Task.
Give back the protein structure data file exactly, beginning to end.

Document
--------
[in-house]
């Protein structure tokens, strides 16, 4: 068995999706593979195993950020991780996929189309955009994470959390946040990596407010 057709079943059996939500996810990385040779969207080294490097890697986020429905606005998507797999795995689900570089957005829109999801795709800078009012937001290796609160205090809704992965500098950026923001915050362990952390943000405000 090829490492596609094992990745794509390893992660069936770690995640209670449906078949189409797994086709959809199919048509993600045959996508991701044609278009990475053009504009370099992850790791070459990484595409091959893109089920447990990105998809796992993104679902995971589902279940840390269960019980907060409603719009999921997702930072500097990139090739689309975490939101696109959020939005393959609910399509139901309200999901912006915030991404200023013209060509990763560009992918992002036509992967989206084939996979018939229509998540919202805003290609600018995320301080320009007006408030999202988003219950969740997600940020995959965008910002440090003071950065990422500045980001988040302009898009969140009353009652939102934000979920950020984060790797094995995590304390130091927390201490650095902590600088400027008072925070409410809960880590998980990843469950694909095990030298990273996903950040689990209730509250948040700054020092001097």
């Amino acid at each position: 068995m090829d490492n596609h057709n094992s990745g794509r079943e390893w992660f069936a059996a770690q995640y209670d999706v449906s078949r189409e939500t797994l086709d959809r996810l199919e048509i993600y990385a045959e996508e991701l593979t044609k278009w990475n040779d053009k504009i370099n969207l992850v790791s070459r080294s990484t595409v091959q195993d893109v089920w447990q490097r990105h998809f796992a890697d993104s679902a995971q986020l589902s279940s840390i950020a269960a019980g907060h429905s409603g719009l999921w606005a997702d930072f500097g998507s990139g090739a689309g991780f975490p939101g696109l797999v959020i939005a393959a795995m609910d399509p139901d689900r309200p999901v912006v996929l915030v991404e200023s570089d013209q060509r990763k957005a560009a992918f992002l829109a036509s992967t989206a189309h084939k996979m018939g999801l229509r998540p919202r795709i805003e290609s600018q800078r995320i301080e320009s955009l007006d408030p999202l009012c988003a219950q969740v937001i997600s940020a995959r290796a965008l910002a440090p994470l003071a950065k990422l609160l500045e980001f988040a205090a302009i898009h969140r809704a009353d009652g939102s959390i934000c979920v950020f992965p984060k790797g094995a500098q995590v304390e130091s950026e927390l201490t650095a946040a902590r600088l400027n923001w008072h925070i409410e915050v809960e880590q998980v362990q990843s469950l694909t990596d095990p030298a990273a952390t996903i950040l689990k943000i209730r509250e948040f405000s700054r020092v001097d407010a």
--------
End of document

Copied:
[in-house]
């Protein structure tokens, strides 16, 4: 068995999706593979195993950020991780996929189309955009994470959390946040990596407010 057709079943059996939500996810990385040779969207080294490097890697986020429905606005998507797999795995689900570089957005829109999801795709800078009012937001290796609160205090809704992965500098950026923001915050362990952390943000405000 090829490492596609094992990745794509390893992660069936770690995640209670449906078949189409797994086709959809199919048509993600045959996508991701044609278009990475053009504009370099992850790791070459990484595409091959893109089920447990990105998809796992993104679902995971589902279940840390269960019980907060409603719009999921997702930072500097990139090739689309975490939101696109959020939005393959609910399509139901309200999901912006915030991404200023013209060509990763560009992918992002036509992967989206084939996979018939229509998540919202805003290609600018995320301080320009007006408030999202988003219950969740997600940020995959965008910002440090003071950065990422500045980001988040302009898009969140009353009652939102934000979920950020984060790797094995995590304390130091927390201490650095902590600088400027008072925070409410809960880590998980990843469950694909095990030298990273996903950040689990209730509250948040700054020092001097």
């Amino acid at each position: 068995m090829d490492n596609h057709n094992s990745g794509r079943e390893w992660f069936a059996a770690q995640y209670d999706v449906s078949r189409e939500t797994l086709d959809r996810l199919e048509i993600y990385a045959e996508e991701l593979t044609k278009w990475n040779d053009k504009i370099n969207l992850v790791s070459r080294s990484t595409v091959q195993d893109v089920w447990q490097r990105h998809f796992a890697d993104s679902a995971q986020l589902s279940s840390i950020a269960a019980g907060h429905s409603g719009l999921w606005a997702d930072f500097g998507s990139g090739a689309g991780f975490p939101g696109l797999v959020i939005a393959a795995m609910d399509p139901d689900r309200p999901v912006v996929l915030v991404e200023s570089d013209q060509r990763k957005a560009a992918f992002l829109a036509s992967t989206a189309h084939k996979m018939g999801l229509r998540p919202r795709i805003e290609s600018q800078r995320i301080e320009s955009l007006d408030p999202l009012c988003a219950q969740v937001i997600s940020a995959r290796a965008l910002a440090p994470l003071a950065k990422l609160l500045e980001f988040a205090a302009i898009h969140r809704a009353d009652g939102s959390i934000c979920v950020f992965p984060k790797g094995a500098q995590v304390e130091s950026e927390l201490t650095a946040a902590r600088l400027n923001w008072h925070i409410e915050v809960e880590q998980v362990q990843s469950l694909t990596d095990p030298a990273a952390t996903i950040l689990k943000i209730r509250e948040f405000s700054r020092v001097d407010a």